From apps to agriculture, we take a look at four organisations using technology to drive positive climate action and reach their sustainability goals.
As far back as 2015, Microsoft CEO Satya Nadella prophesied that every company would become a technology company. Today, this can be seen in wide-ranging eCommerce strategies across industries such as banking and retail, among others. Were such a prophecy to take place today, the word ‘sustainable’ might find its way in.
A recent study from Accenture, which polled 560 companies, found that every company ranked technology as either important or very important for achieving their sustainability goals. The report warned that only 7% of respondents had fully integrated their business, technology, and sustainability strategies to date.
When it comes to technologies under the Internet of Things (IoT) umbrella, sustainability becomes more apparent. From automotive, to energy, to agriculture, everything is becoming ‘smarter’.
The recently held Hannover Messe trade show, which focuses on industrial development, had sustainability running through the messaging of many of its participants. However, Mopia Kamdoum, writing for Europe-focused IT analyst SITSI, wrote that “many eagerly displayed the word sustainability at their booths… however there were clearly two groups – those that had been putting substantial efforts into the topic for many years and those that were merely riding the wave created by the topic.”
Sustainable Future News looks at four companies, all with relatively nascent histories, who are looking to make waves in different areas of sustainable technology:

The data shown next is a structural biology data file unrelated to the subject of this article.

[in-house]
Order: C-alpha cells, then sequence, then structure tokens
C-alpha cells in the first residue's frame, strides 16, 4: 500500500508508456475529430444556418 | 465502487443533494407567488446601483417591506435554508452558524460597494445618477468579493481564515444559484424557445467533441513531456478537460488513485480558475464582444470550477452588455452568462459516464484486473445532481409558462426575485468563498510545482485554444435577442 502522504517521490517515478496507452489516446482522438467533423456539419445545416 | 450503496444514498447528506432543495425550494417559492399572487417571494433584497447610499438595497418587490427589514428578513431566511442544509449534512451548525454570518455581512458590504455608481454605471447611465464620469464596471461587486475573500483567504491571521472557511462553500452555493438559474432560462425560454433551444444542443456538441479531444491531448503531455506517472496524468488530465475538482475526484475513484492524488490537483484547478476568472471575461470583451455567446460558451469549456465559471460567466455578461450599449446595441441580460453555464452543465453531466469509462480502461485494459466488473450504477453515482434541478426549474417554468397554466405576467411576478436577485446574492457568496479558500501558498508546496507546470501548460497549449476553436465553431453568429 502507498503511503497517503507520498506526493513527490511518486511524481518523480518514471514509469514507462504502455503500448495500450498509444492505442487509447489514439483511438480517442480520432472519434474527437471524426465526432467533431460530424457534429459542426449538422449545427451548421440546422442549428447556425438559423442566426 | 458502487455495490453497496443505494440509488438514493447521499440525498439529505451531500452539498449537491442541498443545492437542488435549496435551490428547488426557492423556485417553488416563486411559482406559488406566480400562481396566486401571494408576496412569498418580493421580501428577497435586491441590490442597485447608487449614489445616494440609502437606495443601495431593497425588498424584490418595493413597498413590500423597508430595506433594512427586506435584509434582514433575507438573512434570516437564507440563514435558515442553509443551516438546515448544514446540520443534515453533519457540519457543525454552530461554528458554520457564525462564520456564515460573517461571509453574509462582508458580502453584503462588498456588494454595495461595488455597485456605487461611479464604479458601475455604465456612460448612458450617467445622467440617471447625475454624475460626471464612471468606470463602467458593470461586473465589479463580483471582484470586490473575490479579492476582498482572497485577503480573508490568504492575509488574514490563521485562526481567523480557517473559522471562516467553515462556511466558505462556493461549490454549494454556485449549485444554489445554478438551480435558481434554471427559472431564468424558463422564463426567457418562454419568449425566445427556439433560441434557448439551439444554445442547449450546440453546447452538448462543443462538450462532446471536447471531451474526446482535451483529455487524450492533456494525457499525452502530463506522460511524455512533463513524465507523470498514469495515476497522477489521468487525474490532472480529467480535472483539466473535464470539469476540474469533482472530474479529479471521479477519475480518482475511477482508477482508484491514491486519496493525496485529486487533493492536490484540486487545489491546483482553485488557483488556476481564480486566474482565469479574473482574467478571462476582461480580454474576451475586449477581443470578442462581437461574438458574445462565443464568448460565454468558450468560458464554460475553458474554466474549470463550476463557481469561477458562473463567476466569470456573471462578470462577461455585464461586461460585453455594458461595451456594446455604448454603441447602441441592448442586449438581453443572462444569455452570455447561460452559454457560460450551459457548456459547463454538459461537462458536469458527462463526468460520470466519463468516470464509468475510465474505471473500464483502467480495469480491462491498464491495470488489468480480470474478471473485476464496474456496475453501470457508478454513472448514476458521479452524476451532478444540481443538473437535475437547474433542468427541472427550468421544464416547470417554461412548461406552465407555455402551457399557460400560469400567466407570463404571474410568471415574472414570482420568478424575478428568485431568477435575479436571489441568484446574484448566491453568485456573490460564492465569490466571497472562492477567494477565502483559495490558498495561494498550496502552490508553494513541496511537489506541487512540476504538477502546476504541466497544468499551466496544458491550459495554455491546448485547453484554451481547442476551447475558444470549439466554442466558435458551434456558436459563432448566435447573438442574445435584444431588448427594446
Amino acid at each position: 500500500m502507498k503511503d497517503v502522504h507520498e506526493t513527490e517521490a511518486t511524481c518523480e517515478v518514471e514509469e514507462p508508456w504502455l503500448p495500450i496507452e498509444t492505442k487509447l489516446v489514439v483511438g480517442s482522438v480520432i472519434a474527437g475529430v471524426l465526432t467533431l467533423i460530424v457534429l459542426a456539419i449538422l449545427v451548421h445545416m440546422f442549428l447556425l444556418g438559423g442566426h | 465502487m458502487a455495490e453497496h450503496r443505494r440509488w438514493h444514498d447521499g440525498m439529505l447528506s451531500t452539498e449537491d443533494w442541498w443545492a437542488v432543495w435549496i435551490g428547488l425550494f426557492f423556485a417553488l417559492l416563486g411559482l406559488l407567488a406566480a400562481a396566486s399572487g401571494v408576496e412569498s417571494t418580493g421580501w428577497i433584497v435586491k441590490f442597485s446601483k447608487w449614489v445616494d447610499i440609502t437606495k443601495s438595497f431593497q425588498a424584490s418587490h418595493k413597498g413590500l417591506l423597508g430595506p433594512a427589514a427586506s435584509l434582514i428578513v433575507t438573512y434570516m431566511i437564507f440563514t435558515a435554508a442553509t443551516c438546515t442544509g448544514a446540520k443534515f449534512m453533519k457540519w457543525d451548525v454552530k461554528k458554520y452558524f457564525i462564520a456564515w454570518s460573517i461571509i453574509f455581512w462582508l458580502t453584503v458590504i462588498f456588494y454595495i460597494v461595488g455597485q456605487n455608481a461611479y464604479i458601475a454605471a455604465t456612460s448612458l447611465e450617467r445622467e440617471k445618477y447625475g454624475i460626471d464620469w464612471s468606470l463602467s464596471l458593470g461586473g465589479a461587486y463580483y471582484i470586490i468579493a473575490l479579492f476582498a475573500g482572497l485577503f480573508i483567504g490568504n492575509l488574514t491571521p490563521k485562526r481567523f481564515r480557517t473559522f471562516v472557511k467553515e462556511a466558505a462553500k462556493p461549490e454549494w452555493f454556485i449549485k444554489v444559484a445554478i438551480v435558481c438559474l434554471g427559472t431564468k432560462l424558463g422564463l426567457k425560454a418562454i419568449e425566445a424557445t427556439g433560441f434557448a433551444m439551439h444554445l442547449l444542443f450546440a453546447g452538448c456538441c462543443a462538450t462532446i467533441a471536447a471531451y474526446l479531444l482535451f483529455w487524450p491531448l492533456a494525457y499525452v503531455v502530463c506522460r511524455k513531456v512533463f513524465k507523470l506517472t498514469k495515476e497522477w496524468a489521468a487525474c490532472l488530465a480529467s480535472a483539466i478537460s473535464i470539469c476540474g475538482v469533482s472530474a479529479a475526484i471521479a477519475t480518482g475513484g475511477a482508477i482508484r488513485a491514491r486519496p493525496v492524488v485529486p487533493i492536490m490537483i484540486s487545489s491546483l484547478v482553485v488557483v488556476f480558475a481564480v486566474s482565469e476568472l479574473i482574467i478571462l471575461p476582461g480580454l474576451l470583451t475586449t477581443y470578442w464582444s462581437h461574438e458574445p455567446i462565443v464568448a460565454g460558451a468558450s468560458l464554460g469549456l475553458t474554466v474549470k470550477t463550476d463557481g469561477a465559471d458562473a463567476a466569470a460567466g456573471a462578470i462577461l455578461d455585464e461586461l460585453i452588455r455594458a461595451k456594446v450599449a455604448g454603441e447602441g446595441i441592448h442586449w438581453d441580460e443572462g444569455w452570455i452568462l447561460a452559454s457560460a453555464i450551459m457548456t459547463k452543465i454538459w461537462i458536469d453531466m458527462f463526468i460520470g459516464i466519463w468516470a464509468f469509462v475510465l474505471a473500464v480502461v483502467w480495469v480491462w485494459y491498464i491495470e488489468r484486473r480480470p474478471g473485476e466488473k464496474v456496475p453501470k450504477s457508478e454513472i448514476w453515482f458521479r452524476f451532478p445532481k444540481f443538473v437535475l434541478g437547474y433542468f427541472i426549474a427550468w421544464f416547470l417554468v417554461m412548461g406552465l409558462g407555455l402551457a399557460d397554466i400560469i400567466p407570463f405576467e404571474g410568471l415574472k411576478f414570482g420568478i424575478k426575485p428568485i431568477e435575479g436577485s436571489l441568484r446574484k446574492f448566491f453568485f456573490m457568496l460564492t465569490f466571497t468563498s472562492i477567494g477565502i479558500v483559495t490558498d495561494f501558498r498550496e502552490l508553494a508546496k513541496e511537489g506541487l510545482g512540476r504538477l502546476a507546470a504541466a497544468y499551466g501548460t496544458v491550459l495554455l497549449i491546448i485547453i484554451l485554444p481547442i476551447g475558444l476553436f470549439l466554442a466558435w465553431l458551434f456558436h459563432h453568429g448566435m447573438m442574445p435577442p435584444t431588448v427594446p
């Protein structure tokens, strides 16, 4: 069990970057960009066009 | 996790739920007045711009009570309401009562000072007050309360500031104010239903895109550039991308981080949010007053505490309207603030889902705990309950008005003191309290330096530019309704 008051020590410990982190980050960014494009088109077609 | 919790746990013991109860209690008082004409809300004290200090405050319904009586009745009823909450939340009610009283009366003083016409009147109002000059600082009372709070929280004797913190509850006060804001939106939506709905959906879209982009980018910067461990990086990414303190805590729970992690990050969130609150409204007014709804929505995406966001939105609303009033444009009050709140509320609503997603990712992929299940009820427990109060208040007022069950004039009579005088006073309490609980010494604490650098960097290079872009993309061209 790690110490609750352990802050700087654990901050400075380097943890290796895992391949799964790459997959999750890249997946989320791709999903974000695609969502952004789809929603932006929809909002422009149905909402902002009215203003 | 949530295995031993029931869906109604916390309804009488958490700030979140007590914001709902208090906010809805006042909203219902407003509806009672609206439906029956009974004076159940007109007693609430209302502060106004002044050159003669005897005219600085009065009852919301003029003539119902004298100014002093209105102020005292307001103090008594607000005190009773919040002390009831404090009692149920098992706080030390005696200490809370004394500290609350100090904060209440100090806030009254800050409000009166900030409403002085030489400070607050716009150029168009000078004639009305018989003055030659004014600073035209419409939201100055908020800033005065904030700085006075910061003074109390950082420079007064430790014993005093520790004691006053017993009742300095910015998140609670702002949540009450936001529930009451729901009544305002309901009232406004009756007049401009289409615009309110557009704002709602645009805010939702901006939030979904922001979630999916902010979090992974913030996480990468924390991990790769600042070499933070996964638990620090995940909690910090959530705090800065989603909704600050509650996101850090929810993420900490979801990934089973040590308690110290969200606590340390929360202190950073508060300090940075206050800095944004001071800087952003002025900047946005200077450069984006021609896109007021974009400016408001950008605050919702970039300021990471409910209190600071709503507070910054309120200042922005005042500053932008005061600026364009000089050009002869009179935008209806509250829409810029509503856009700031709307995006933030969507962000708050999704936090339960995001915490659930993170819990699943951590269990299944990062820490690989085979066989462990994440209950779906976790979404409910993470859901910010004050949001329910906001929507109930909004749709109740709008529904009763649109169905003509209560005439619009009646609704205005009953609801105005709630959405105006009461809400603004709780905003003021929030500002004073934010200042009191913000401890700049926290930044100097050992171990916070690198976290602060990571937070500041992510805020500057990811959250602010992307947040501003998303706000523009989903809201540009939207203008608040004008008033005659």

Gigamine, based in London, is focused on sustainable lithium-ion battery recycling. The batteries are the technology of choice right now to power electric vehicles (EVs), but alongside cost and accessibility as major inhibitors, wastage is a key issue. According to research from the University of Birmingham in 2019 – cited by Gigamine – the one million electric cars sold in 2017 could lead to 250,000 tons of end of life waste.
The company was founded in 2021 and, according to director Peter Cowan, not a moment too soon. “We need to address the urgent need for recycling facilities now,” he tells Sustainable Future News. “We believe this is the right time to enter the sector to become a key player in the UK and to address this fast-emerging market opportunity for recycled materials.”
Gigamine is looking to build its first ‘node’ – a scalable recycling facility – later this year. Other plans include building a refinery converting black mass, a collection of common elements in batteries, into materials for re-use in cell manufacture. Alongside copper and aluminium, among the materials Gigamine is looking to recover are nickel sulphate, cobalt sulphate and manganese.
Cowan admits the process is a ‘slow, complex, and very technical undertaking’, but argues the company’s make-up, with experience in finance, mining and environmentalism, will help. “The demand for a solution is already there; industry leaders just don’t know what it will look like yet,” says Cowan. “Gigamine is connecting those dots.”